Middle-school students from White Sands Missile Range, and surrounding communities, were handpicked to participate in a weeklong program featuring the installation’s capabilities that focus in the fields of science, engineering and mathematics. The annual middle school Gains in the Education of Mathematics and Sciences program began July 25 and will end July 29. This was the second year the middle-school program took place.
The middle-school program began as a spinoff of the high-school program, which occurred July 18 through July 22, this year. The high school program is hosted by WSMR’s Army Research and Laboratory and has been running for the past 10 years. The middle school program is hosted by the Army Test and Evaluation Command. GEMS Middle School Program Coordinator Mariette Mealor said she wanted to help start a program that would reach out to students at a younger age and expose them to local jobs in the STEM field.
“Because we now have a middle school program, the students are more prepared to choose their curriculum in high school and be more aware of the STEM college curriculum,” Mealor said.
The program provides students with a unique visit to WSMR’s Climatics facility, GPS Tracker at Condron Air Field and several others. Sponsored by the Army Education Outreach Program, GEMS is free of charge. Currently there are eight military installations that host a variety of GEMS programs. This year, 32 middle school students were invited to attend from a total of 16 local middle schools; nine schools in El Paso, Texas, one in Alamogordo, New Mexico, and six in Las Cruces, New Mexico.
Mealor said the 32 students were hand-picked from over 80 applications that were submitted. This is the largest amount of students the program has hosted.
She said volunteers play a crucial role in the success of the program. This year there were two WSMR employee volunteers and Christina Brown, WSMR Garrison Commander Col. Dave Brown’s wife. The 32 students are broken down into four teams, each team has a high-school teacher assigned, the high-school teachers volunteer their time and are from high schools in Las Cruces, and a mentor, a students who participated in the high-school program in the past. There are four different modules in a day, each module is run by the subject-matter expert in that particular field, who is also a WSMR employee.
“I just think it’s a great program that allows young kids the opportunity to get interested in science and math,” said Nikki Jurado, a WSMR employee who volunteered for the program.
This is the first year Jurado decided to volunteer but she said she will definitely be returning to volunteer next year as well. Jurado also recruited a fellow co-worker, Arthur Villa to volunteer for the program. For the entire week, Jurado and Villa dedicate nine hours of their day to the program. Their day begins at 7:15 a.m. when they wait for the students from Las Cruces to arrive and ends at 4:15 p.m. when the last exercise ends for the day.
“These kids are a lot more ambitious than I remember kids being at that age,” she said.
Along with creating content that is rich in mathematics and science, Mealor wanted to ensure the students saw the bigger picture of why WSMR does what it does. She incorporated a military day on the first day of the program to help the students understand that everything they do is for the Soldier. The first day consisted of learning how to shoot a universal training nonlethal-munition gun, with proper supervision, participating in an Army exercise, assembling and disassembling the gun and eating military Meals-Ready-to-Eat.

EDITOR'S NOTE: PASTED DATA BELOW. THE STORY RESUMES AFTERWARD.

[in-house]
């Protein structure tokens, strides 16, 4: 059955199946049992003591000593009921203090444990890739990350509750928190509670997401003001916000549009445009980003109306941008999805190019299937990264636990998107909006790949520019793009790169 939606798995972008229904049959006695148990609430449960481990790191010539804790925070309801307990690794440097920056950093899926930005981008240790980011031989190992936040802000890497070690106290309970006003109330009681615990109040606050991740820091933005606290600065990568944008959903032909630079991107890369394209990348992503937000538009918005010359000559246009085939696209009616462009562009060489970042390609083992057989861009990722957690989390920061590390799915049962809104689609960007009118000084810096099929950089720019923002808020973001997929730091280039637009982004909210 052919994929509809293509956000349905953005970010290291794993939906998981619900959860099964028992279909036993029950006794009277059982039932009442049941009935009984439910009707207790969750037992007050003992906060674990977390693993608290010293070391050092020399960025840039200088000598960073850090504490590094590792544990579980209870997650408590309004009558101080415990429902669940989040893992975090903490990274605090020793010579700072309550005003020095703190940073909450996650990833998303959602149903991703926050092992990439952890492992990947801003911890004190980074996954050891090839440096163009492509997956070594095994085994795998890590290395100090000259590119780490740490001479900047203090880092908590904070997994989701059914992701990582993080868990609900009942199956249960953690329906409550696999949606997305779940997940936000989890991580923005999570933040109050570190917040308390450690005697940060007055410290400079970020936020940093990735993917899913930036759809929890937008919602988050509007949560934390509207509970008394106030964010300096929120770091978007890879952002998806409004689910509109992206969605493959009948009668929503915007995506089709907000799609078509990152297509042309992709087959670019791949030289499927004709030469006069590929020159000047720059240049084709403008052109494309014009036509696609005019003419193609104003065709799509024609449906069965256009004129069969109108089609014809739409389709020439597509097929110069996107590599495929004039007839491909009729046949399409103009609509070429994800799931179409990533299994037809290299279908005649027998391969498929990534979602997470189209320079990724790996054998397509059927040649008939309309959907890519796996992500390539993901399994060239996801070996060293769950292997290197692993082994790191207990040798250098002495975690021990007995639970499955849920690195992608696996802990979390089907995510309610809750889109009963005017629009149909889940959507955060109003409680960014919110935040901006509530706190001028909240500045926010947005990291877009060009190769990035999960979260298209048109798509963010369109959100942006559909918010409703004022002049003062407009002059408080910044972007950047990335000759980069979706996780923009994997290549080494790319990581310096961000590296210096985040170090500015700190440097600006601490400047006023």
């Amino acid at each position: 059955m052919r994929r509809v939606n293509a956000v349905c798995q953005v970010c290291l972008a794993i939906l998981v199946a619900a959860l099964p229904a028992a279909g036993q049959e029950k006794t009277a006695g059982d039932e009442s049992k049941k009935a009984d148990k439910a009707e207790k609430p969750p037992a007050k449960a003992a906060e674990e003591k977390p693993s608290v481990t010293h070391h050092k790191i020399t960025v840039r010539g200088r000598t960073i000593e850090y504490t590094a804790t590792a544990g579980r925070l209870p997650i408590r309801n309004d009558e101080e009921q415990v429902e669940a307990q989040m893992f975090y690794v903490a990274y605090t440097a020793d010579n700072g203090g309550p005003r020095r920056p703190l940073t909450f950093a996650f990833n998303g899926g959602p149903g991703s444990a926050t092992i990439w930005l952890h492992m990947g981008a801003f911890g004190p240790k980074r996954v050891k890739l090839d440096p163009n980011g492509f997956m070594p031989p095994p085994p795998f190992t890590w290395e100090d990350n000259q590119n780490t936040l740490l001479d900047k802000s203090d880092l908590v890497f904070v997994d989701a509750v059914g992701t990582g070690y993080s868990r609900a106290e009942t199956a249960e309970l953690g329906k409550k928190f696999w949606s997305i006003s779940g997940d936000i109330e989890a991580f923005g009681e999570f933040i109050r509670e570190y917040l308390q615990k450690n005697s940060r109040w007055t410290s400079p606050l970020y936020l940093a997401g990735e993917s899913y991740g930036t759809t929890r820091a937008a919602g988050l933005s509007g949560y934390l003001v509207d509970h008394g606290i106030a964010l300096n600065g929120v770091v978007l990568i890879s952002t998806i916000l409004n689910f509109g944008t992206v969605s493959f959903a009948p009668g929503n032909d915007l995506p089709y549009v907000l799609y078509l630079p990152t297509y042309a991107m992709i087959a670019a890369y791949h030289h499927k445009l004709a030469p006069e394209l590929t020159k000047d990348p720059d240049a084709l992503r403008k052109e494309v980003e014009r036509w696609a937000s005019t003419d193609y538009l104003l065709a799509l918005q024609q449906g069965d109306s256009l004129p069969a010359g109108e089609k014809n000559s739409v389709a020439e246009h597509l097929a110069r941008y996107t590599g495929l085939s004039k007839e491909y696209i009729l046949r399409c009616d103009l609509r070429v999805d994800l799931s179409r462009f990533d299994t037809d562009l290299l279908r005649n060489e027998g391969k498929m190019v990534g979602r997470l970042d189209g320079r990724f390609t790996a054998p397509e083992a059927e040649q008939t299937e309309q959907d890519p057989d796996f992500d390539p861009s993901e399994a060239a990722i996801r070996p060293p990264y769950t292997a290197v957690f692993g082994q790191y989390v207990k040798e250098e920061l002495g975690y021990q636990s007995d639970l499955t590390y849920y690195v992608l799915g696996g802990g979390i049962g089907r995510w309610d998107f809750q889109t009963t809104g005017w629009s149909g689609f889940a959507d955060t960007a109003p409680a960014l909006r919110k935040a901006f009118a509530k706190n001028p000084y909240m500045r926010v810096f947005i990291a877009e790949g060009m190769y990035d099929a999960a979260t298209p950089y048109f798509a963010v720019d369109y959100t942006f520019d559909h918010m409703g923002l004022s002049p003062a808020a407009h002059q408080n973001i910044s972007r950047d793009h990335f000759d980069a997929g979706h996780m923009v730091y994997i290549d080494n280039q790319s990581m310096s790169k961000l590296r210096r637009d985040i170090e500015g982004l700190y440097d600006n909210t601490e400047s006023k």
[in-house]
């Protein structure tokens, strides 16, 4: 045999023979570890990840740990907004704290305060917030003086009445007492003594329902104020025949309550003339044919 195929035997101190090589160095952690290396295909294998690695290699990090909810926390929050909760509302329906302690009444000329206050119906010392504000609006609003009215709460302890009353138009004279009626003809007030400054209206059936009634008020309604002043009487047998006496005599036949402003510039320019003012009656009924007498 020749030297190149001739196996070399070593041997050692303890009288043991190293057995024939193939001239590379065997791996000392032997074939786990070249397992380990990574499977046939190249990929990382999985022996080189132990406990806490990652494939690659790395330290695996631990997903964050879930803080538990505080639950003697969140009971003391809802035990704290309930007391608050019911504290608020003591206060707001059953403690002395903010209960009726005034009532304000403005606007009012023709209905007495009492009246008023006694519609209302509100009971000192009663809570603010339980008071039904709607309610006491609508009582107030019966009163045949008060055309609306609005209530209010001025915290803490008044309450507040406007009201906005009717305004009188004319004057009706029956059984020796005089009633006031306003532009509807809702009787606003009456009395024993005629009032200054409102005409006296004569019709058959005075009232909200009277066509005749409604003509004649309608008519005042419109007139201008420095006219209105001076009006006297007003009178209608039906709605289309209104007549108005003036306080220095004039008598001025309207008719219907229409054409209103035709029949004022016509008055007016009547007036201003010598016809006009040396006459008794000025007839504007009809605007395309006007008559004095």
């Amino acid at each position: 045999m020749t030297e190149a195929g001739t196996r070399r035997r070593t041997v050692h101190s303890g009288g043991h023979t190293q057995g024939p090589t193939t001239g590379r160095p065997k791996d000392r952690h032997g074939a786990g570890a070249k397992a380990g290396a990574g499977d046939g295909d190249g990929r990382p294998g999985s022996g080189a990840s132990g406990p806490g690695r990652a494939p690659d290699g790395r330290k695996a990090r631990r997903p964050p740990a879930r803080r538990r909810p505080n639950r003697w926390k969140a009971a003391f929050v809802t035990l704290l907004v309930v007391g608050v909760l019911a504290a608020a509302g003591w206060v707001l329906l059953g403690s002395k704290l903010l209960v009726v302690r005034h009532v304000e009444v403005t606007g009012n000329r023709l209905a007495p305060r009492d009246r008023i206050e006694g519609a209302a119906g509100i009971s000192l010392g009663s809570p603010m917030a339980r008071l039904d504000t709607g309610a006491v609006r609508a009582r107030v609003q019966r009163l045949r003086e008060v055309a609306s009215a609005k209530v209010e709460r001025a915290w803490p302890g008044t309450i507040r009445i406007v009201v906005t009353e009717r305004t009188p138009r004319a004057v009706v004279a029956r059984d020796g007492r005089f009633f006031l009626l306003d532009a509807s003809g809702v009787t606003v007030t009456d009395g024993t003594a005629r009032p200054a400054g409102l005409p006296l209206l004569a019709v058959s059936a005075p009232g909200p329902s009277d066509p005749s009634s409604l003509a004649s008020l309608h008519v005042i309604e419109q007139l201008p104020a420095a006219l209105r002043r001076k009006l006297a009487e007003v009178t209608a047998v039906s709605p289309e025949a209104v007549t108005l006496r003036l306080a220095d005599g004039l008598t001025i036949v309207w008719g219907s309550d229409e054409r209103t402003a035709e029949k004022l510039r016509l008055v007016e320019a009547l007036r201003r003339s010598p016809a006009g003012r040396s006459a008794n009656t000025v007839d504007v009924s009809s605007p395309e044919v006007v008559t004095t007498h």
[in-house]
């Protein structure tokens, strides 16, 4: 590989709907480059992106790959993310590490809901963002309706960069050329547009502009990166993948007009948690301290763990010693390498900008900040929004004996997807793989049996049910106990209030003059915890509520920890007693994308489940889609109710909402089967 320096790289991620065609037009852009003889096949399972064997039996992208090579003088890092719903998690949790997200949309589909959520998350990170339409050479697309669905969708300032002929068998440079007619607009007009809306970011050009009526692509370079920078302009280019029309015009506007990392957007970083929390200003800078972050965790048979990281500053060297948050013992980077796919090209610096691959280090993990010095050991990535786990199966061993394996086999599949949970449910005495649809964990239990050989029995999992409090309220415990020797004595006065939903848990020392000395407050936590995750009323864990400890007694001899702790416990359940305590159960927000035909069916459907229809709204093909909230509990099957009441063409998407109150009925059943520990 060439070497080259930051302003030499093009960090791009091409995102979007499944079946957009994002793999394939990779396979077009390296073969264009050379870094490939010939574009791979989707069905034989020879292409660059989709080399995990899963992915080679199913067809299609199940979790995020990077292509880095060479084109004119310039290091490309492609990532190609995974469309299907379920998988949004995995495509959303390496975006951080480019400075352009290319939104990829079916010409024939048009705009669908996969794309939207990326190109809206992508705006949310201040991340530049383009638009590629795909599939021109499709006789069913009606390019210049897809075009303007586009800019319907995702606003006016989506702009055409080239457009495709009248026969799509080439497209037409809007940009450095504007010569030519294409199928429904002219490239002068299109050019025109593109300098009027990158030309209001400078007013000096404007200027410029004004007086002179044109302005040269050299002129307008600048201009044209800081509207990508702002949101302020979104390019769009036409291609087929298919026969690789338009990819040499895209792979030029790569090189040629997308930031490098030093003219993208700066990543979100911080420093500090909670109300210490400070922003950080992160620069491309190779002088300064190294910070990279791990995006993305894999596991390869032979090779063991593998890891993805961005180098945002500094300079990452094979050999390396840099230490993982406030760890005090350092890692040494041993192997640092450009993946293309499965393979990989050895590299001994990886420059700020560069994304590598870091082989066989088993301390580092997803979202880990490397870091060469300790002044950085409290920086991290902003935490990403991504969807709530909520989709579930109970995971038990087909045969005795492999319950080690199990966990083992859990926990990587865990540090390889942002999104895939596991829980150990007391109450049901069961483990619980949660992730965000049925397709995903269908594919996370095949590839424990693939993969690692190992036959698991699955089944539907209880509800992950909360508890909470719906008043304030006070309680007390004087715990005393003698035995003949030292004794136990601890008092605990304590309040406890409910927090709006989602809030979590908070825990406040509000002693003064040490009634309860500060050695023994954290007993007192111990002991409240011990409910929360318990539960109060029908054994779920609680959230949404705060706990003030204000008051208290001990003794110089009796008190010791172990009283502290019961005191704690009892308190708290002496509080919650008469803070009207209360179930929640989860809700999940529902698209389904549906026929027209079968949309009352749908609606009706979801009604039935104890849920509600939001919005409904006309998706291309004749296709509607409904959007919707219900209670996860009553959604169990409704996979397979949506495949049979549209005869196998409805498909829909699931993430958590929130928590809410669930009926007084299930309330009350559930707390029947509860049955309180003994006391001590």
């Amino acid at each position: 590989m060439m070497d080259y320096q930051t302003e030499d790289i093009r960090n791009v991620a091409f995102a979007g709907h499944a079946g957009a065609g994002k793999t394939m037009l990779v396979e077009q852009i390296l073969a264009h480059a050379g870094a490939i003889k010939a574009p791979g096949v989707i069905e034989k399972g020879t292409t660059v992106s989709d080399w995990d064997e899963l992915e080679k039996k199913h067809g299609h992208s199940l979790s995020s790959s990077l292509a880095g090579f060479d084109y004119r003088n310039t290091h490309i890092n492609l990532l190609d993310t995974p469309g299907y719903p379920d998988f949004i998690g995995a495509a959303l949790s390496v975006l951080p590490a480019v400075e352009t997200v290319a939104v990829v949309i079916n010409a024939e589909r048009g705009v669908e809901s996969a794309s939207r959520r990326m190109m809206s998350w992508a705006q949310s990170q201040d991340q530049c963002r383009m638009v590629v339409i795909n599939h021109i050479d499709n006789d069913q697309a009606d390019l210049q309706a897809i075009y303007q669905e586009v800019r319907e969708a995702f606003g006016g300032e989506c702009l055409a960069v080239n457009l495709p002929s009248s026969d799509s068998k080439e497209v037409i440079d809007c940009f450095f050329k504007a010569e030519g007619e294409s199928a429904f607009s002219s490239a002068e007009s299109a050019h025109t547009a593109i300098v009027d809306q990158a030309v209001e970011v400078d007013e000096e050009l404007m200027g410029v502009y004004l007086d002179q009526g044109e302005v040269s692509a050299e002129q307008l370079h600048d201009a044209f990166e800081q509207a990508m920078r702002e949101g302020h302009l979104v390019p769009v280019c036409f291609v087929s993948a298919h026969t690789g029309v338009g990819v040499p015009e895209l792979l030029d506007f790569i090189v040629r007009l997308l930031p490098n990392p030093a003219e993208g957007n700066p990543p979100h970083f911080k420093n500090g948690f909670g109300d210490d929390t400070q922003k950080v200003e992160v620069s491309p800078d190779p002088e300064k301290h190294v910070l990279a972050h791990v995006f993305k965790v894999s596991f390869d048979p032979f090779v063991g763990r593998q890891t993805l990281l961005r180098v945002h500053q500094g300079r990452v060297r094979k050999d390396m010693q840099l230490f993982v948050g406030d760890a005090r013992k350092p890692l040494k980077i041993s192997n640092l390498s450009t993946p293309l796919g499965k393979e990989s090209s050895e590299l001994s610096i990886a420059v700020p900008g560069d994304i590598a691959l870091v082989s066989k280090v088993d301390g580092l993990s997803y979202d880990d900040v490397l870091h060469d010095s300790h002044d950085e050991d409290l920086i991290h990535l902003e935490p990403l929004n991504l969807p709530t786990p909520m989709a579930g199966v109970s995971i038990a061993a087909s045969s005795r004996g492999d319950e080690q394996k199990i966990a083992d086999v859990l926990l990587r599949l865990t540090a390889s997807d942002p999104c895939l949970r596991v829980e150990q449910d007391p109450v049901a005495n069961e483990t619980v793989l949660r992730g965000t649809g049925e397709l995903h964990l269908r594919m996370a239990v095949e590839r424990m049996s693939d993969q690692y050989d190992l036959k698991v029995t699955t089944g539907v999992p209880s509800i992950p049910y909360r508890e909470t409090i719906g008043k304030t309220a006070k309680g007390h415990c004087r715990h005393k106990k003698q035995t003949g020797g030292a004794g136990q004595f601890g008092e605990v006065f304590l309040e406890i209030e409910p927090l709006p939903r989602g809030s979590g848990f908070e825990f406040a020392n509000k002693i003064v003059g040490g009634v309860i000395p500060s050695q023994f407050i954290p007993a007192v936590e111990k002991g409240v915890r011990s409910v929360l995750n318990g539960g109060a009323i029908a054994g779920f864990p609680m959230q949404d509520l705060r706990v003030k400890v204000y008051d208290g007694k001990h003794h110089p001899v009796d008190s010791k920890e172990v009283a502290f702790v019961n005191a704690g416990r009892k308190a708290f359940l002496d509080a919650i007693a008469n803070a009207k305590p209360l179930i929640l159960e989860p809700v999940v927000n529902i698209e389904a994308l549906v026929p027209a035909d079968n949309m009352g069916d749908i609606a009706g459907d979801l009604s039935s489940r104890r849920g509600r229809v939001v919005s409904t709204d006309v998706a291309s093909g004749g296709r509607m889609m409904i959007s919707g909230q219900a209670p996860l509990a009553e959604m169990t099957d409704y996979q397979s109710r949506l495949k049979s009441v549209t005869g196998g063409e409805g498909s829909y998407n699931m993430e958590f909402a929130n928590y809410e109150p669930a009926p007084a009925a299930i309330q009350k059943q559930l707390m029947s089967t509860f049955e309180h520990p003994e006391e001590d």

“We show kids all sorts of great stuff we do here and tie that in to how we support our Soldiers,” she said.
This year’s program offered a new module called Ballistic Trajectory, the exercise, led by the Navy facility, taught students about the forces that act upon an object that’s flying in the air. The students would catapult a balloon filled with rice using a slingshot and tried to make it into a trash can that was set out a few yards away. After a first-attempt the kids would watch a video that taught them about trajectory and force and tried the exercise again to see if they would get better results.
When looking at the applications, Mealor said they chose participants in hopes of having a different range of grade levels and sexes. Mealor said they looked at how strong the application was, if the applicant completed the application on their own, without the assistance of their parents, and looked at their interest in STEM.
She said they were looking to incorporate more females into the program since a large number of the applications came from males. Cassandra Spaccarotelle from Indian Ridge Middle School in El Paso, Texas, said she decided to apply because her science teacher told her about the program and encouraged her. Spaccarotelle said she had heard about WSMR before but had never visited or known what WSMR’s mission was.
“I’ve learned a lot about how some of these instruments here are used and how they are rapidly improving,” she said.
Spaccarottelle said she hopes to become a surgeon when she grows up.
Registration for next year’s program will open from January to May. The program is open to all Middle School and High School students within the U.S
For more information or to register for next year’s program visit http://www.usaeop.com/apply/.